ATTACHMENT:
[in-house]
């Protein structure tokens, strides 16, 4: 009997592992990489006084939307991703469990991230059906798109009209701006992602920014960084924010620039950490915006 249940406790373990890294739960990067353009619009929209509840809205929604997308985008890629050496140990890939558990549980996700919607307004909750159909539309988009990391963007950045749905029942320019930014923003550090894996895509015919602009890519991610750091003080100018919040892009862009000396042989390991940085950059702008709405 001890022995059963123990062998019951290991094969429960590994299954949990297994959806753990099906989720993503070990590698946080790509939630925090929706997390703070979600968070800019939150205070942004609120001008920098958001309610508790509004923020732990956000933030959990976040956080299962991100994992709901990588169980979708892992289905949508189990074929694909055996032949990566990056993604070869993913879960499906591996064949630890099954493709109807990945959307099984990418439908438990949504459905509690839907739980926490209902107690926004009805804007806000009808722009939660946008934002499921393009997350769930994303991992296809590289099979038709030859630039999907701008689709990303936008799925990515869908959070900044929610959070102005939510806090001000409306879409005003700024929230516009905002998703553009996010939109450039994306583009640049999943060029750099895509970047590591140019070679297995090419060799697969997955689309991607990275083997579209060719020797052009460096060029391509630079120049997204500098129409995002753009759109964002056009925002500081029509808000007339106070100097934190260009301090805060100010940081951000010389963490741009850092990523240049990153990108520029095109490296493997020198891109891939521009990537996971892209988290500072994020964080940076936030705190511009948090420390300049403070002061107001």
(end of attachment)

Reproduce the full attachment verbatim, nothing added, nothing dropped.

[in-house]
């Protein structure tokens, strides 16, 4: 009997592992990489006084939307991703469990991230059906798109009209701006992602920014960084924010620039950490915006 249940406790373990890294739960990067353009619009929209509840809205929604997308985008890629050496140990890939558990549980996700919607307004909750159909539309988009990391963007950045749905029942320019930014923003550090894996895509015919602009890519991610750091003080100018919040892009862009000396042989390991940085950059702008709405 001890022995059963123990062998019951290991094969429960590994299954949990297994959806753990099906989720993503070990590698946080790509939630925090929706997390703070979600968070800019939150205070942004609120001008920098958001309610508790509004923020732990956000933030959990976040956080299962991100994992709901990588169980979708892992289905949508189990074929694909055996032949990566990056993604070869993913879960499906591996064949630890099954493709109807990945959307099984990418439908438990949504459905509690839907739980926490209902107690926004009805804007806000009808722009939660946008934002499921393009997350769930994303991992296809590289099979038709030859630039999907701008689709990303936008799925990515869908959070900044929610959070102005939510806090001000409306879409005003700024929230516009905002998703553009996010939109450039994306583009640049999943060029750099895509970047590591140019070679297995090419060799697969997955689309991607990275083997579209060719020797052009460096060029391509630079120049997204500098129409995002753009759109964002056009925002500081029509808000007339106070100097934190260009301090805060100010940081951000010389963490741009850092990523240049990153990108520029095109490296493997020198891109891939521009990537996971892209988290500072994020964080940076936030705190511009948090420390300049403070002061107001």